A leading London council is set to approve a controversial new scheme that will fine HMO landlords when tenants put non-recyclable materials into communal bins.

If Islington Council gets the green light, landlords will have to fork out £47 each time that refuse collectors find “significant amounts of non-recyclable material” in the bin.

Currently, each time this happens, a separate refuse crew has to go back and empty the bins, with the council absorbing any extra costs.

Islington will first issue a section 46 notice to all landlords and managing agents of properties that use communal recycling bins, explaining which containers to use.

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But if their bin is then found to be ‘contaminated’ they’ll have to pay the £47 charge.

If they refuse, the bin won’t be emptied and they’ll be invited to remove the rubbish themselves and the recycling bin will be emptied as normal on the next scheduled collection day. If this doesn’t happen, they’ll be served with a community protection notice.

The council says this plan will offset the additional cost of collection for which there is currently no budget and improve the quality of recycling collected.

Not the first

Islington is not the first council to take this type of action; among those who charge for the service are Cambridge City Council (£30), Wigan Council (£20), and Watford Council which charges up to £90.

In 2017, the government extended HMO licencing and as part of the measures promised to make landlords responsible for bins and the associated dumped rubbish, declaring: “Landlords will be held responsible for making sure the council’s rules on refuse and recycling are followed.”

bin recyling champion islington

Councillor Rowena Champion (pictured), Islington’s executive member for environment and transport, tells LandlordZONE: “By introducing these proposals, we can encourage managing agents and landlords to work with their residents to raise awareness of the benefits of recycling, and to reduce levels of contamination.” 

12 COMMENTS

  1. Thank You! For sharing this blog, your blog is really very interesting and informative because you have mentioned all details about the particular things.

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  2. So the Landlord is punished for the behaviour of the Tenant. Words almost fail me. What a recipe for spiteful tenants to deliberately get the Landlord into trouble and suffer financially. On a different note, please can Landlord Zone stop allowing the comments section to be taken over by people trying to flog their services.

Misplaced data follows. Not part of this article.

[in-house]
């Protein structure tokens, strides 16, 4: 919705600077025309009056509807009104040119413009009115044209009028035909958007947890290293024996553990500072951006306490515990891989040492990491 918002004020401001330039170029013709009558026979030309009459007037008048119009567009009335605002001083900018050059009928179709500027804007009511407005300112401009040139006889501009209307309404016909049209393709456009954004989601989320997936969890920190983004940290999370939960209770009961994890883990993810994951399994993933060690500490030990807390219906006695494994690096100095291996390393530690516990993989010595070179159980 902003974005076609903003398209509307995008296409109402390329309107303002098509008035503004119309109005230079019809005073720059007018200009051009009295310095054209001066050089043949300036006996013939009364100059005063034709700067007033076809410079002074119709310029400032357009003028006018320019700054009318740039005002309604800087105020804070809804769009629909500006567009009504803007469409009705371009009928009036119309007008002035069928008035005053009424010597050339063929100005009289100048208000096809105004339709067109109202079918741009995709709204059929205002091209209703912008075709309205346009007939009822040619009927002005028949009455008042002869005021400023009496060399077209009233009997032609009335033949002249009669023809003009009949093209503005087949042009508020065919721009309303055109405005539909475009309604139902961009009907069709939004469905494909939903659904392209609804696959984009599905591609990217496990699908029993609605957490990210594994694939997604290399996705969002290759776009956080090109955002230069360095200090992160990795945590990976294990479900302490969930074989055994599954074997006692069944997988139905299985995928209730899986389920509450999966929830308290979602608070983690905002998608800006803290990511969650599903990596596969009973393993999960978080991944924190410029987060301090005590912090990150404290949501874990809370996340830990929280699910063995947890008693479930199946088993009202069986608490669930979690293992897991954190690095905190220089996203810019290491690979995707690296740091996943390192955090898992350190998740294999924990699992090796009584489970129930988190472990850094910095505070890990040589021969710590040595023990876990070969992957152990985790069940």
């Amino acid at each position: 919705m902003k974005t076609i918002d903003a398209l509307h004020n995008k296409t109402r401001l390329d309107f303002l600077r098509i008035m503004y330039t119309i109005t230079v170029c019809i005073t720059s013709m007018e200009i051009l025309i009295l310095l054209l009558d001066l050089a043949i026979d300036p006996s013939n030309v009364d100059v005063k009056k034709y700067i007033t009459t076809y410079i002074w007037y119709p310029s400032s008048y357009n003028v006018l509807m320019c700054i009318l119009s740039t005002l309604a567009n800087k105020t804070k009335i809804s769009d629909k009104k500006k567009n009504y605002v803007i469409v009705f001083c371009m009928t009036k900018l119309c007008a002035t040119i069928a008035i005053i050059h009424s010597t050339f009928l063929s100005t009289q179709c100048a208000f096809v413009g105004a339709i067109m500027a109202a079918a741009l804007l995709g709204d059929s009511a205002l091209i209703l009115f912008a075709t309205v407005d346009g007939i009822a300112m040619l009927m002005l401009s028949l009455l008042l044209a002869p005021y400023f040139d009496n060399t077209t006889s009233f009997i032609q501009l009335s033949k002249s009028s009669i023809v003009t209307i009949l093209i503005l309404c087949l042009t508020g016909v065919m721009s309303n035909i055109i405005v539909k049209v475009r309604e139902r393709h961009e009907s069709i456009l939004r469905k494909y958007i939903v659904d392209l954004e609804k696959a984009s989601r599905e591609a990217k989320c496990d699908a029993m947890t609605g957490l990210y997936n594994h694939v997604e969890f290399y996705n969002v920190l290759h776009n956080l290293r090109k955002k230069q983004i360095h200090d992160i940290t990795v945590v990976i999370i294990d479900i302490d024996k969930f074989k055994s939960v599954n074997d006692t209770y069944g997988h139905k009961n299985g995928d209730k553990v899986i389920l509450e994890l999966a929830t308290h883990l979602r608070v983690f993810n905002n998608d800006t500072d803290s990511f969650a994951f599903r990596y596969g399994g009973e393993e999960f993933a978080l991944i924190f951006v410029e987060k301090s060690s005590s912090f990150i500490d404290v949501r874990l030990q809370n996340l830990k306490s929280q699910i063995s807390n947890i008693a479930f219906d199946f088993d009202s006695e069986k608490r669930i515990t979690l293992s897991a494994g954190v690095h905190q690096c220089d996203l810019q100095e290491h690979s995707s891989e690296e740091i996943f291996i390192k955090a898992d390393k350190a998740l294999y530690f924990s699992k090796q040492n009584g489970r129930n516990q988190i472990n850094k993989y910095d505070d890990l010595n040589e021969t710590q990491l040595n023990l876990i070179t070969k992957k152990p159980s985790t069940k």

• Accountability . If you are an adult then you must be accountable for your own actions. What utter rubbish the landlord being responsible for a tenants waste. School kids are being educated in sustainability so why can’t an adult who is of age to rent a property be accountable for their own rubbish. Ohhhh I get it, let the landlord yet again take up the slack for uneducated people of society. Change the title of landlord to baby sitter!

  3. Won’t this push landlords to take away the recycle bins and get the tenants to dump everything in the general waste?

  4. Yes; please ban those posting adverts; and forgive me for being thick, but why can’t the Council fine the tenants? They know where they live. I know some will give false names, but surely this is the logical answer to this nonsense.

  5. It is a basic tenet of english law is that you cannot be held responsible for another adults actions.

    This has been proven in case law on various property & landlord issues, not least of which was the anti-social behaviour that some councils tried to make landlords responsible for.

    Petition your landlords association (I recommend the NRLA) to consign yet another piece of looney left thinking to the rubbish bin. Perhaps we can fine the council for putting the wrong rubbish into circulation 😉

  6. OK, can I deduct the cost of the fine from the deposit. Can I rely on the Deposit Protection Schemes to back me up … I don’t think so.

    If not, there is absolutely no incentive for the tenants to behave responsibly and they will just use both bins for general rubbish. I have students, they are always getting it wrong and do not care.

    In addition when the black bin is full they just go to the next bin to put the rubbish in. Doesn’t matter if it is a recycling bin or the house next door. The whole area has the same problem. Excess rubbish is left in black bags near the bins which the council does not remove. Most students do not have cars and therefore cannot get to the Council Tip even if they were bothered, and in any case the council tip closed at the start of COVID and has not opened again.

    The nearest tip is open 4 days a week and is 15 miles away. We have a huge pest control problem because the council refuses to clear up the black bin bags saying that they are on private property. They call it Fly Tipping on Private Land. It is just that the Council refuses to accept that the rubbish collection service is rubbish itself.

  7. Instead of collecting all recycling into one bin, which requires the tenants to understand the difference between what is classified as recycling in each different council area, AND each council has a different colour scheme which is always going to be different to what they had a home.

    Standardise all refuse collection in all councils and boroughs. Tenants understand when the bin is marked “Green Glass”, “Brown Glass”, “Cardboard”, “Landfill”, etc.

    Make it easy not difficult.

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